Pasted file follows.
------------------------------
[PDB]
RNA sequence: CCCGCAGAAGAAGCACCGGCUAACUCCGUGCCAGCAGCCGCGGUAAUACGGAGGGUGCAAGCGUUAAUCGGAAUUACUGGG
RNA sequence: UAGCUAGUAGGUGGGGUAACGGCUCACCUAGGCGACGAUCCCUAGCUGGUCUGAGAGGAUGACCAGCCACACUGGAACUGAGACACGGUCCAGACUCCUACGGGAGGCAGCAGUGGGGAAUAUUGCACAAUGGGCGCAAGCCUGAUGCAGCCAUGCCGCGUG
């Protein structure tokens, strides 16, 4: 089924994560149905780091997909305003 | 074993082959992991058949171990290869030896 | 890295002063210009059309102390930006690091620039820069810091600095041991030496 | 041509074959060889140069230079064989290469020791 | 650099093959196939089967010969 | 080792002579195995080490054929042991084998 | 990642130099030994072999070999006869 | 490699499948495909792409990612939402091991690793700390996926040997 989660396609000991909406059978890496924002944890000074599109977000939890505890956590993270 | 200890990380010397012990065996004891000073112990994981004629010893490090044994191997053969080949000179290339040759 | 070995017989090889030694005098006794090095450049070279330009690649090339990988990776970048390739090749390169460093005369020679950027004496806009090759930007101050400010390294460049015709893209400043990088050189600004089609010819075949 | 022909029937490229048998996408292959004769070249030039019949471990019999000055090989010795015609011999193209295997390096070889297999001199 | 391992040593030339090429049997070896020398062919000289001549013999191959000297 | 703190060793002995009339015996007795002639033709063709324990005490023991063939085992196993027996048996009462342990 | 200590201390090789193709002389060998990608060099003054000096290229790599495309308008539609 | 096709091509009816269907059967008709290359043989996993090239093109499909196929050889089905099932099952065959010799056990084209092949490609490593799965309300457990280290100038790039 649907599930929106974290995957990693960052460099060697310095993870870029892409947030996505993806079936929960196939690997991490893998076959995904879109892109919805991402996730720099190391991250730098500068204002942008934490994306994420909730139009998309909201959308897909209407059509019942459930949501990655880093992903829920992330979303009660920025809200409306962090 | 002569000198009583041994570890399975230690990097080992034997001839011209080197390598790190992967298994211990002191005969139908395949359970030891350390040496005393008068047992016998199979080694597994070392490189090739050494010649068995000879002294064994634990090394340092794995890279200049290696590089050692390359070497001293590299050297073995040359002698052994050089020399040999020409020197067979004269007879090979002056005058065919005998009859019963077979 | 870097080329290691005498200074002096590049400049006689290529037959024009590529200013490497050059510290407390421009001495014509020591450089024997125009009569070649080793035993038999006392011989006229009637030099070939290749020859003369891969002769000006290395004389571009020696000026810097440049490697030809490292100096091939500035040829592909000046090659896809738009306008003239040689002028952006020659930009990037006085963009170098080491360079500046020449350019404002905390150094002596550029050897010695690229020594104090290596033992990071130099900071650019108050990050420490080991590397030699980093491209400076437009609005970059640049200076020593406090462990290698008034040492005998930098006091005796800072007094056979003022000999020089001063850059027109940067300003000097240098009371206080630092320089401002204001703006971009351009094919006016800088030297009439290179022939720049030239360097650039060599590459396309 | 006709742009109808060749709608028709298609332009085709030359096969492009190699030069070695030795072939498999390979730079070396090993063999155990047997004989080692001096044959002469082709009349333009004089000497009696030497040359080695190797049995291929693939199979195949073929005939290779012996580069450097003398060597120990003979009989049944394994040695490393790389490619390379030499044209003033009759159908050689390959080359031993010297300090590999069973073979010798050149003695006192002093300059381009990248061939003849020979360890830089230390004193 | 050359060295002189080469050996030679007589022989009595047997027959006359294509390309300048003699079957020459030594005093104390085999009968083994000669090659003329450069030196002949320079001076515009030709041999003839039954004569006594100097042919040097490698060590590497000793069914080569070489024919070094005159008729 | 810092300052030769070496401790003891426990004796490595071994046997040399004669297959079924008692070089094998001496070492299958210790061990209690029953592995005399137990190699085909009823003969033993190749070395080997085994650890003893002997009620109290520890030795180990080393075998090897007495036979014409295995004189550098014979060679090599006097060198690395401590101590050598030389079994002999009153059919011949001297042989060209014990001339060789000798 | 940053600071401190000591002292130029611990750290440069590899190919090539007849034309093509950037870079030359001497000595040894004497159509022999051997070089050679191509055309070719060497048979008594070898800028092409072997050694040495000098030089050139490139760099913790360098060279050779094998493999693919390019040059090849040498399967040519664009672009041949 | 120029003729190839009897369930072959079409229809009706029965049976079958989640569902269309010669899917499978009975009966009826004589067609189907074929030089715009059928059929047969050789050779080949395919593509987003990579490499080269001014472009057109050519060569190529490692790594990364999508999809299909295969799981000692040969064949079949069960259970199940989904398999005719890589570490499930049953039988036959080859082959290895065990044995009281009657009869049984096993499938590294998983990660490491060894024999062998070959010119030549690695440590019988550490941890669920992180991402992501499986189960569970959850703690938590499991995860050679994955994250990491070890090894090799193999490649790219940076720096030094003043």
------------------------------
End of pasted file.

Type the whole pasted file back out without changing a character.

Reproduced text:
[PDB]
RNA sequence: CCCGCAGAAGAAGCACCGGCUAACUCCGUGCCAGCAGCCGCGGUAAUACGGAGGGUGCAAGCGUUAAUCGGAAUUACUGGG
RNA sequence: UAGCUAGUAGGUGGGGUAACGGCUCACCUAGGCGACGAUCCCUAGCUGGUCUGAGAGGAUGACCAGCCACACUGGAACUGAGACACGGUCCAGACUCCUACGGGAGGCAGCAGUGGGGAAUAUUGCACAAUGGGCGCAAGCCUGAUGCAGCCAUGCCGCGUG
């Protein structure tokens, strides 16, 4: 089924994560149905780091997909305003 | 074993082959992991058949171990290869030896 | 890295002063210009059309102390930006690091620039820069810091600095041991030496 | 041509074959060889140069230079064989290469020791 | 650099093959196939089967010969 | 080792002579195995080490054929042991084998 | 990642130099030994072999070999006869 | 490699499948495909792409990612939402091991690793700390996926040997 989660396609000991909406059978890496924002944890000074599109977000939890505890956590993270 | 200890990380010397012990065996004891000073112990994981004629010893490090044994191997053969080949000179290339040759 | 070995017989090889030694005098006794090095450049070279330009690649090339990988990776970048390739090749390169460093005369020679950027004496806009090759930007101050400010390294460049015709893209400043990088050189600004089609010819075949 | 022909029937490229048998996408292959004769070249030039019949471990019999000055090989010795015609011999193209295997390096070889297999001199 | 391992040593030339090429049997070896020398062919000289001549013999191959000297 | 703190060793002995009339015996007795002639033709063709324990005490023991063939085992196993027996048996009462342990 | 200590201390090789193709002389060998990608060099003054000096290229790599495309308008539609 | 096709091509009816269907059967008709290359043989996993090239093109499909196929050889089905099932099952065959010799056990084209092949490609490593799965309300457990280290100038790039 649907599930929106974290995957990693960052460099060697310095993870870029892409947030996505993806079936929960196939690997991490893998076959995904879109892109919805991402996730720099190391991250730098500068204002942008934490994306994420909730139009998309909201959308897909209407059509019942459930949501990655880093992903829920992330979303009660920025809200409306962090 | 002569000198009583041994570890399975230690990097080992034997001839011209080197390598790190992967298994211990002191005969139908395949359970030891350390040496005393008068047992016998199979080694597994070392490189090739050494010649068995000879002294064994634990090394340092794995890279200049290696590089050692390359070497001293590299050297073995040359002698052994050089020399040999020409020197067979004269007879090979002056005058065919005998009859019963077979 | 870097080329290691005498200074002096590049400049006689290529037959024009590529200013490497050059510290407390421009001495014509020591450089024997125009009569070649080793035993038999006392011989006229009637030099070939290749020859003369891969002769000006290395004389571009020696000026810097440049490697030809490292100096091939500035040829592909000046090659896809738009306008003239040689002028952006020659930009990037006085963009170098080491360079500046020449350019404002905390150094002596550029050897010695690229020594104090290596033992990071130099900071650019108050990050420490080991590397030699980093491209400076437009609005970059640049200076020593406090462990290698008034040492005998930098006091005796800072007094056979003022000999020089001063850059027109940067300003000097240098009371206080630092320089401002204001703006971009351009094919006016800088030297009439290179022939720049030239360097650039060599590459396309 | 006709742009109808060749709608028709298609332009085709030359096969492009190699030069070695030795072939498999390979730079070396090993063999155990047997004989080692001096044959002469082709009349333009004089000497009696030497040359080695190797049995291929693939199979195949073929005939290779012996580069450097003398060597120990003979009989049944394994040695490393790389490619390379030499044209003033009759159908050689390959080359031993010297300090590999069973073979010798050149003695006192002093300059381009990248061939003849020979360890830089230390004193 | 050359060295002189080469050996030679007589022989009595047997027959006359294509390309300048003699079957020459030594005093104390085999009968083994000669090659003329450069030196002949320079001076515009030709041999003839039954004569006594100097042919040097490698060590590497000793069914080569070489024919070094005159008729 | 810092300052030769070496401790003891426990004796490595071994046997040399004669297959079924008692070089094998001496070492299958210790061990209690029953592995005399137990190699085909009823003969033993190749070395080997085994650890003893002997009620109290520890030795180990080393075998090897007495036979014409295995004189550098014979060679090599006097060198690395401590101590050598030389079994002999009153059919011949001297042989060209014990001339060789000798 | 940053600071401190000591002292130029611990750290440069590899190919090539007849034309093509950037870079030359001497000595040894004497159509022999051997070089050679191509055309070719060497048979008594070898800028092409072997050694040495000098030089050139490139760099913790360098060279050779094998493999693919390019040059090849040498399967040519664009672009041949 | 120029003729190839009897369930072959079409229809009706029965049976079958989640569902269309010669899917499978009975009966009826004589067609189907074929030089715009059928059929047969050789050779080949395919593509987003990579490499080269001014472009057109050519060569190529490692790594990364999508999809299909295969799981000692040969064949079949069960259970199940989904398999005719890589570490499930049953039988036959080859082959290895065990044995009281009657009869049984096993499938590294998983990660490491060894024999062998070959010119030549690695440590019988550490941890669920992180991402992501499986189960569970959850703690938590499991995860050679994955994250990491070890090894090799193999490649790219940076720096030094003043």